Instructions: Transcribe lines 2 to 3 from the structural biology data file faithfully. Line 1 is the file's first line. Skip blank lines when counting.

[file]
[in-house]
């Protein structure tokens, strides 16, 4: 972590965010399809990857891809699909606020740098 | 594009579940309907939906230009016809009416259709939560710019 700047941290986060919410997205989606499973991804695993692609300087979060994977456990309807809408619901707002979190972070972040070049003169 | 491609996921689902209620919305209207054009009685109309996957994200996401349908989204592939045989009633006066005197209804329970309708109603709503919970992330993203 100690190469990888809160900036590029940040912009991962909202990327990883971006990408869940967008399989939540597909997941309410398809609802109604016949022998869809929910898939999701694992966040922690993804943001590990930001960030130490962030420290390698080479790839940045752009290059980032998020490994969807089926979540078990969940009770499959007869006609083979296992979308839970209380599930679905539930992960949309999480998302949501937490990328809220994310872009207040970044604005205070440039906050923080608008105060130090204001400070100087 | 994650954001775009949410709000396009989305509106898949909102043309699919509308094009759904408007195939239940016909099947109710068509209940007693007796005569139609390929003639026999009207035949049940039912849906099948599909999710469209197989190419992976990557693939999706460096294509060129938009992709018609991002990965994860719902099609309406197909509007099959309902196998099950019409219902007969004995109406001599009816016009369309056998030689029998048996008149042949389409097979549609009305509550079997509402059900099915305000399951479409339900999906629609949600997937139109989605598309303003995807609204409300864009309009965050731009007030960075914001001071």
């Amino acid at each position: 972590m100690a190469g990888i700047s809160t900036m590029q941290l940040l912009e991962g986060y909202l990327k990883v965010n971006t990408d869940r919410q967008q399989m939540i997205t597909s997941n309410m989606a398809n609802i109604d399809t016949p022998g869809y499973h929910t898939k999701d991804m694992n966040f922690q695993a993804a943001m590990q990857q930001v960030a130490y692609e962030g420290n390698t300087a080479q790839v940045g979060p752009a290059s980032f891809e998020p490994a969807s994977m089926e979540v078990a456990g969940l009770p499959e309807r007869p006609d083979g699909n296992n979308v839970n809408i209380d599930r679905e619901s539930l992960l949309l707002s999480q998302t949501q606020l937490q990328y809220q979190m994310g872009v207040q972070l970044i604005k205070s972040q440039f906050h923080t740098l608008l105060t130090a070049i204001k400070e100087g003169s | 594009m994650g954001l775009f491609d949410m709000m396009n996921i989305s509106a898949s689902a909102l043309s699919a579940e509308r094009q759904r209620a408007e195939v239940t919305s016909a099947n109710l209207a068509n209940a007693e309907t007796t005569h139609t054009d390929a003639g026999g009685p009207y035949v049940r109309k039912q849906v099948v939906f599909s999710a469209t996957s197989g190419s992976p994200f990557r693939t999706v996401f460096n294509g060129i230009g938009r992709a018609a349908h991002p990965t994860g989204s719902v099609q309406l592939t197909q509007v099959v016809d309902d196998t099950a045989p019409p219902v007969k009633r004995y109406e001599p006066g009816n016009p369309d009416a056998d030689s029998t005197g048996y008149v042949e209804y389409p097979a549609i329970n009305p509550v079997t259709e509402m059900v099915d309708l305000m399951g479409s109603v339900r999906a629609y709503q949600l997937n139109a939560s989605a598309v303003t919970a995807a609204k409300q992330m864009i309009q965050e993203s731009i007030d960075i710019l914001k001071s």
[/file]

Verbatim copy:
């Protein structure tokens, strides 16, 4: 972590965010399809990857891809699909606020740098 | 594009579940309907939906230009016809009416259709939560710019 700047941290986060919410997205989606499973991804695993692609300087979060994977456990309807809408619901707002979190972070972040070049003169 | 491609996921689902209620919305209207054009009685109309996957994200996401349908989204592939045989009633006066005197209804329970309708109603709503919970992330993203 100690190469990888809160900036590029940040912009991962909202990327990883971006990408869940967008399989939540597909997941309410398809609802109604016949022998869809929910898939999701694992966040922690993804943001590990930001960030130490962030420290390698080479790839940045752009290059980032998020490994969807089926979540078990969940009770499959007869006609083979296992979308839970209380599930679905539930992960949309999480998302949501937490990328809220994310872009207040970044604005205070440039906050923080608008105060130090204001400070100087 | 994650954001775009949410709000396009989305509106898949909102043309699919509308094009759904408007195939239940016909099947109710068509209940007693007796005569139609390929003639026999009207035949049940039912849906099948599909999710469209197989190419992976990557693939999706460096294509060129938009992709018609991002990965994860719902099609309406197909509007099959309902196998099950019409219902007969004995109406001599009816016009369309056998030689029998048996008149042949389409097979549609009305509550079997509402059900099915305000399951479409339900999906629609949600997937139109989605598309303003995807609204409300864009309009965050731009007030960075914001001071």
């Amino acid at each position: 972590m100690a190469g990888i700047s809160t900036m590029q941290l940040l912009e991962g986060y909202l990327k990883v965010n971006t990408d869940r919410q967008q399989m939540i997205t597909s997941n309410m989606a398809n609802i109604d399809t016949p022998g869809y499973h929910t898939k999701d991804m694992n966040f922690q695993a993804a943001m590990q990857q930001v960030a130490y692609e962030g420290n390698t300087a080479q790839v940045g979060p752009a290059s980032f891809e998020p490994a969807s994977m089926e979540v078990a456990g969940l009770p499959e309807r007869p006609d083979g699909n296992n979308v839970n809408i209380d599930r679905e619901s539930l992960l949309l707002s999480q998302t949501q606020l937490q990328y809220q979190m994310g872009v207040q972070l970044i604005k205070s972040q440039f906050h923080t740098l608008l105060t130090a070049i204001k400070e100087g003169s | 594009m994650g954001l775009f491609d949410m709000m396009n996921i989305s509106a898949s689902a909102l043309s699919a579940e509308r094009q759904r209620a408007e195939v239940t919305s016909a099947n109710l209207a068509n209940a007693e309907t007796t005569h139609t054009d390929a003639g026999g009685p009207y035949v049940r109309k039912q849906v099948v939906f599909s999710a469209t996957s197989g190419s992976p994200f990557r693939t999706v996401f460096n294509g060129i230009g938009r992709a018609a349908h991002p990965t994860g989204s719902v099609q309406l592939t197909q509007v099959v016809d309902d196998t099950a045989p019409p219902v007969k009633r004995y109406e001599p006066g009816n016009p369309d009416a056998d030689s029998t005197g048996y008149v042949e209804y389409p097979a549609i329970n009305p509550v079997t259709e509402m059900v099915d309708l305000m399951g479409s109603v339900r999906a629609y709503q949600l997937n139109a939560s989605a598309v303003t919970a995807a609204k409300q992330m864009i309009q965050e993203s731009i007030d960075i710019l914001k001071s």